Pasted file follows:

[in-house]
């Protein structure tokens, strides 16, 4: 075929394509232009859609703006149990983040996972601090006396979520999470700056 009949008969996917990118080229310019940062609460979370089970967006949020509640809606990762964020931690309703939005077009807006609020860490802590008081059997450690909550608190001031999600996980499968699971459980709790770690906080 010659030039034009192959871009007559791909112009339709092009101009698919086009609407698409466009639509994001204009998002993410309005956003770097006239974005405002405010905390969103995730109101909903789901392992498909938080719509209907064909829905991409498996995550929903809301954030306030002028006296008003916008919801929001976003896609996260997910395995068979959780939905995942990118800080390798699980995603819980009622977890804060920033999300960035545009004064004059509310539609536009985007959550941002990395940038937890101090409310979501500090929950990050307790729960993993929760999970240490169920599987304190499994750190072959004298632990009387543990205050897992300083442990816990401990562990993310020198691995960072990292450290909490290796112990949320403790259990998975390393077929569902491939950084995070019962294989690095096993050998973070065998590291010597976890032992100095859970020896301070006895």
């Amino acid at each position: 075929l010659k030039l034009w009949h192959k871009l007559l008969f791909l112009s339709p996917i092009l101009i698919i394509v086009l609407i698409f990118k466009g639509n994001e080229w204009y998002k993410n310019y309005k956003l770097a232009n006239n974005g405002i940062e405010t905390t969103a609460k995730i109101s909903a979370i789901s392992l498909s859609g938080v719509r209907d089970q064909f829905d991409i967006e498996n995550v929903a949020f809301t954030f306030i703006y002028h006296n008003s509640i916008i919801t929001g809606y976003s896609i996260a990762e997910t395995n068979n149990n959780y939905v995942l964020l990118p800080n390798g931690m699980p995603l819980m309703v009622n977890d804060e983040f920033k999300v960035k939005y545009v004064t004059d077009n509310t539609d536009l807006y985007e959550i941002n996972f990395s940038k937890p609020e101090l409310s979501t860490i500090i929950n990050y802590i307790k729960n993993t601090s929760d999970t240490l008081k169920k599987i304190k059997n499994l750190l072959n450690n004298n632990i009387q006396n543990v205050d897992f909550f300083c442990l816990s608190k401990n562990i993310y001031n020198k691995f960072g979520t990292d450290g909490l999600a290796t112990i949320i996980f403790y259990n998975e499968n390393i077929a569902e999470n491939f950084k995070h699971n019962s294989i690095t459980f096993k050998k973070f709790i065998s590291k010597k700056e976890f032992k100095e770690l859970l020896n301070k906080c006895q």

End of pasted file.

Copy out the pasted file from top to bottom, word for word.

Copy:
[in-house]
């Protein structure tokens, strides 16, 4: 075929394509232009859609703006149990983040996972601090006396979520999470700056 009949008969996917990118080229310019940062609460979370089970967006949020509640809606990762964020931690309703939005077009807006609020860490802590008081059997450690909550608190001031999600996980499968699971459980709790770690906080 010659030039034009192959871009007559791909112009339709092009101009698919086009609407698409466009639509994001204009998002993410309005956003770097006239974005405002405010905390969103995730109101909903789901392992498909938080719509209907064909829905991409498996995550929903809301954030306030002028006296008003916008919801929001976003896609996260997910395995068979959780939905995942990118800080390798699980995603819980009622977890804060920033999300960035545009004064004059509310539609536009985007959550941002990395940038937890101090409310979501500090929950990050307790729960993993929760999970240490169920599987304190499994750190072959004298632990009387543990205050897992300083442990816990401990562990993310020198691995960072990292450290909490290796112990949320403790259990998975390393077929569902491939950084995070019962294989690095096993050998973070065998590291010597976890032992100095859970020896301070006895």
């Amino acid at each position: 075929l010659k030039l034009w009949h192959k871009l007559l008969f791909l112009s339709p996917i092009l101009i698919i394509v086009l609407i698409f990118k466009g639509n994001e080229w204009y998002k993410n310019y309005k956003l770097a232009n006239n974005g405002i940062e405010t905390t969103a609460k995730i109101s909903a979370i789901s392992l498909s859609g938080v719509r209907d089970q064909f829905d991409i967006e498996n995550v929903a949020f809301t954030f306030i703006y002028h006296n008003s509640i916008i919801t929001g809606y976003s896609i996260a990762e997910t395995n068979n149990n959780y939905v995942l964020l990118p800080n390798g931690m699980p995603l819980m309703v009622n977890d804060e983040f920033k999300v960035k939005y545009v004064t004059d077009n509310t539609d536009l807006y985007e959550i941002n996972f990395s940038k937890p609020e101090l409310s979501t860490i500090i929950n990050y802590i307790k729960n993993t601090s929760d999970t240490l008081k169920k599987i304190k059997n499994l750190l072959n450690n004298n632990i009387q006396n543990v205050d897992f909550f300083c442990l816990s608190k401990n562990i993310y001031n020198k691995f960072g979520t990292d450290g909490l999600a290796t112990i949320i996980f403790y259990n998975e499968n390393i077929a569902e999470n491939f950084k995070h699971n019962s294989i690095t459980f096993k050998k973070f709790i065998s590291k010597k700056e976890f032992k100095e770690l859970l020896n301070k906080c006895q």